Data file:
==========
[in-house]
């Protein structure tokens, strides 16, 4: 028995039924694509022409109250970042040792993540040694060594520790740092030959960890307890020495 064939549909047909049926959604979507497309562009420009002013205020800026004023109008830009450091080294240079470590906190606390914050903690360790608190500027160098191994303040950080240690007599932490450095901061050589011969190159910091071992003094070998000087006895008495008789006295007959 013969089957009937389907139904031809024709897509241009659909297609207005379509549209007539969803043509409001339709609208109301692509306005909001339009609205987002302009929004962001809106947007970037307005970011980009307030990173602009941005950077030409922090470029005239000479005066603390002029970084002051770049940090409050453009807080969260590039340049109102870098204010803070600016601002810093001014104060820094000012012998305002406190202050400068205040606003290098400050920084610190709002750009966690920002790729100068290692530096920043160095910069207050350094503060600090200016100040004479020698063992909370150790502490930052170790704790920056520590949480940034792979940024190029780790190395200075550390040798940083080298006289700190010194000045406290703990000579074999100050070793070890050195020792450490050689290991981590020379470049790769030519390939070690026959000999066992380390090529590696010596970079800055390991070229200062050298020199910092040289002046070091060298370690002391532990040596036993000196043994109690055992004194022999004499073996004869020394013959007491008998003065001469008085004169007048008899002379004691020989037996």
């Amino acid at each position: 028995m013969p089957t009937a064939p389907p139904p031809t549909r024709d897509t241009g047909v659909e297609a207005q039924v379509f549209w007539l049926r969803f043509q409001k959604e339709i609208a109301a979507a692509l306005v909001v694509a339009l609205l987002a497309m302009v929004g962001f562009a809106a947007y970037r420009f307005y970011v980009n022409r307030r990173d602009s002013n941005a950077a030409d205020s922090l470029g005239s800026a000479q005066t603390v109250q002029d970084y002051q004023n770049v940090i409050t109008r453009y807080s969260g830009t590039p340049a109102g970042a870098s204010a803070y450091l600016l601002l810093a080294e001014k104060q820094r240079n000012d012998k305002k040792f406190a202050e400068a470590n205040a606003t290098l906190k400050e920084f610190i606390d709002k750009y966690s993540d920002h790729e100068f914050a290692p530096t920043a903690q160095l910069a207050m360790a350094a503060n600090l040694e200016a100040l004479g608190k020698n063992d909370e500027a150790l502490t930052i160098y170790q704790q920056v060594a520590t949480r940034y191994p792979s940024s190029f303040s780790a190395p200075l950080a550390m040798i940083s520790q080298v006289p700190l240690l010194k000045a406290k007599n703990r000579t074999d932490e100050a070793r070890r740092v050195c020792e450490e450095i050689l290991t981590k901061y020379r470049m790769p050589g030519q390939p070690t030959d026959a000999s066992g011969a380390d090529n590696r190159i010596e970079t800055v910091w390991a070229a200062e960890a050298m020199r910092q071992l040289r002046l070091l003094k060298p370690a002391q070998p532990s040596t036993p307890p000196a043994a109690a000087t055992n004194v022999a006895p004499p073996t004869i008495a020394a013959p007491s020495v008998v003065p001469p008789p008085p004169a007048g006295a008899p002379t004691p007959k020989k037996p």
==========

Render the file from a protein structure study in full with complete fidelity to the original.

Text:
[in-house]
């Protein structure tokens, strides 16, 4: 028995039924694509022409109250970042040792993540040694060594520790740092030959960890307890020495 064939549909047909049926959604979507497309562009420009002013205020800026004023109008830009450091080294240079470590906190606390914050903690360790608190500027160098191994303040950080240690007599932490450095901061050589011969190159910091071992003094070998000087006895008495008789006295007959 013969089957009937389907139904031809024709897509241009659909297609207005379509549209007539969803043509409001339709609208109301692509306005909001339009609205987002302009929004962001809106947007970037307005970011980009307030990173602009941005950077030409922090470029005239000479005066603390002029970084002051770049940090409050453009807080969260590039340049109102870098204010803070600016601002810093001014104060820094000012012998305002406190202050400068205040606003290098400050920084610190709002750009966690920002790729100068290692530096920043160095910069207050350094503060600090200016100040004479020698063992909370150790502490930052170790704790920056520590949480940034792979940024190029780790190395200075550390040798940083080298006289700190010194000045406290703990000579074999100050070793070890050195020792450490050689290991981590020379470049790769030519390939070690026959000999066992380390090529590696010596970079800055390991070229200062050298020199910092040289002046070091060298370690002391532990040596036993000196043994109690055992004194022999004499073996004869020394013959007491008998003065001469008085004169007048008899002379004691020989037996």
């Amino acid at each position: 028995m013969p089957t009937a064939p389907p139904p031809t549909r024709d897509t241009g047909v659909e297609a207005q039924v379509f549209w007539l049926r969803f043509q409001k959604e339709i609208a109301a979507a692509l306005v909001v694509a339009l609205l987002a497309m302009v929004g962001f562009a809106a947007y970037r420009f307005y970011v980009n022409r307030r990173d602009s002013n941005a950077a030409d205020s922090l470029g005239s800026a000479q005066t603390v109250q002029d970084y002051q004023n770049v940090i409050t109008r453009y807080s969260g830009t590039p340049a109102g970042a870098s204010a803070y450091l600016l601002l810093a080294e001014k104060q820094r240079n000012d012998k305002k040792f406190a202050e400068a470590n205040a606003t290098l906190k400050e920084f610190i606390d709002k750009y966690s993540d920002h790729e100068f914050a290692p530096t920043a903690q160095l910069a207050m360790a350094a503060n600090l040694e200016a100040l004479g608190k020698n063992d909370e500027a150790l502490t930052i160098y170790q704790q920056v060594a520590t949480r940034y191994p792979s940024s190029f303040s780790a190395p200075l950080a550390m040798i940083s520790q080298v006289p700190l240690l010194k000045a406290k007599n703990r000579t074999d932490e100050a070793r070890r740092v050195c020792e450490e450095i050689l290991t981590k901061y020379r470049m790769p050589g030519q390939p070690t030959d026959a000999s066992g011969a380390d090529n590696r190159i010596e970079t800055v910091w390991a070229a200062e960890a050298m020199r910092q071992l040289r002046l070091l003094k060298p370690a002391q070998p532990s040596t036993p307890p000196a043994a109690a000087t055992n004194v022999a006895p004499p073996t004869i008495a020394a013959p007491s020495v008998v003065p001469p008789p008085p004169a007048g006295a008899p002379t004691p007959k020989k037996p």